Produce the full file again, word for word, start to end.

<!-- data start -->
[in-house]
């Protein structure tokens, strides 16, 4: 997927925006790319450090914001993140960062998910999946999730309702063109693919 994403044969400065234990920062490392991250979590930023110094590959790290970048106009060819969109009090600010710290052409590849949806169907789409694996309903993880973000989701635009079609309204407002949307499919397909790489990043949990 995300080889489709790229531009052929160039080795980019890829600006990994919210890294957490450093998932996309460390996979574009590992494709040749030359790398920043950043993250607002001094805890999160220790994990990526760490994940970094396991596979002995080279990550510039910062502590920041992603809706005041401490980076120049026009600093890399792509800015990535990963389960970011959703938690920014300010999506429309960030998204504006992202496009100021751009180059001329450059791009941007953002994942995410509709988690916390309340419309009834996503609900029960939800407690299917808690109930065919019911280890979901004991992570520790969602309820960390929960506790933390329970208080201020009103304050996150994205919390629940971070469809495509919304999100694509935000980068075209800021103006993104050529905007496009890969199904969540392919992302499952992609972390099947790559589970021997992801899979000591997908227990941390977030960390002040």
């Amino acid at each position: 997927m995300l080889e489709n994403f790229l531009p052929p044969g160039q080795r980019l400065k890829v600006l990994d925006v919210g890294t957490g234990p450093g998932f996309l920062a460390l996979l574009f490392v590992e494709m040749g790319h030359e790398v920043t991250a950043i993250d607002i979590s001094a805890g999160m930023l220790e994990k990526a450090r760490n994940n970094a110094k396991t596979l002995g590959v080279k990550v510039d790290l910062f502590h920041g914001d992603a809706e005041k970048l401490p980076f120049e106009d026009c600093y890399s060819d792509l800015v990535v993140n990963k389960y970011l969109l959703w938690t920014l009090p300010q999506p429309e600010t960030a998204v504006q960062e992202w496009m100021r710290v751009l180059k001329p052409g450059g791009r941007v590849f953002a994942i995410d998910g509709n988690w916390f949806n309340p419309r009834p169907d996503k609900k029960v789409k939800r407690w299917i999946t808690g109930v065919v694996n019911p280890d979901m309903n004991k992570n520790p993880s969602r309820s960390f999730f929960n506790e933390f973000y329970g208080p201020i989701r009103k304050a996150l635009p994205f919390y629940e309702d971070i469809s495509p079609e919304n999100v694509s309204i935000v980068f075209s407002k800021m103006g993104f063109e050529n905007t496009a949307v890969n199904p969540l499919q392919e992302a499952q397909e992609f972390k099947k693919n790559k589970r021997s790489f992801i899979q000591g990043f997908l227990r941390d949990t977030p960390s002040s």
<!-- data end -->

[in-house]
């Protein structure tokens, strides 16, 4: 997927925006790319450090914001993140960062998910999946999730309702063109693919 994403044969400065234990920062490392991250979590930023110094590959790290970048106009060819969109009090600010710290052409590849949806169907789409694996309903993880973000989701635009079609309204407002949307499919397909790489990043949990 995300080889489709790229531009052929160039080795980019890829600006990994919210890294957490450093998932996309460390996979574009590992494709040749030359790398920043950043993250607002001094805890999160220790994990990526760490994940970094396991596979002995080279990550510039910062502590920041992603809706005041401490980076120049026009600093890399792509800015990535990963389960970011959703938690920014300010999506429309960030998204504006992202496009100021751009180059001329450059791009941007953002994942995410509709988690916390309340419309009834996503609900029960939800407690299917808690109930065919019911280890979901004991992570520790969602309820960390929960506790933390329970208080201020009103304050996150994205919390629940971070469809495509919304999100694509935000980068075209800021103006993104050529905007496009890969199904969540392919992302499952992609972390099947790559589970021997992801899979000591997908227990941390977030960390002040």
């Amino acid at each position: 997927m995300l080889e489709n994403f790229l531009p052929p044969g160039q080795r980019l400065k890829v600006l990994d925006v919210g890294t957490g234990p450093g998932f996309l920062a460390l996979l574009f490392v590992e494709m040749g790319h030359e790398v920043t991250a950043i993250d607002i979590s001094a805890g999160m930023l220790e994990k990526a450090r760490n994940n970094a110094k396991t596979l002995g590959v080279k990550v510039d790290l910062f502590h920041g914001d992603a809706e005041k970048l401490p980076f120049e106009d026009c600093y890399s060819d792509l800015v990535v993140n990963k389960y970011l969109l959703w938690t920014l009090p300010q999506p429309e600010t960030a998204v504006q960062e992202w496009m100021r710290v751009l180059k001329p052409g450059g791009r941007v590849f953002a994942i995410d998910g509709n988690w916390f949806n309340p419309r009834p169907d996503k609900k029960v789409k939800r407690w299917i999946t808690g109930v065919v694996n019911p280890d979901m309903n004991k992570n520790p993880s969602r309820s960390f999730f929960n506790e933390f973000y329970g208080p201020i989701r009103k304050a996150l635009p994205f919390y629940e309702d971070i469809s495509p079609e919304n999100v694509s309204i935000v980068f075209s407002k800021m103006g993104f063109e050529n905007t496009a949307v890969n199904p969540l499919q392919e992302a499952q397909e992609f972390k099947k693919n790559k589970r021997s790489f992801i899979q000591g990043f997908l227990r941390d949990t977030p960390s002040s």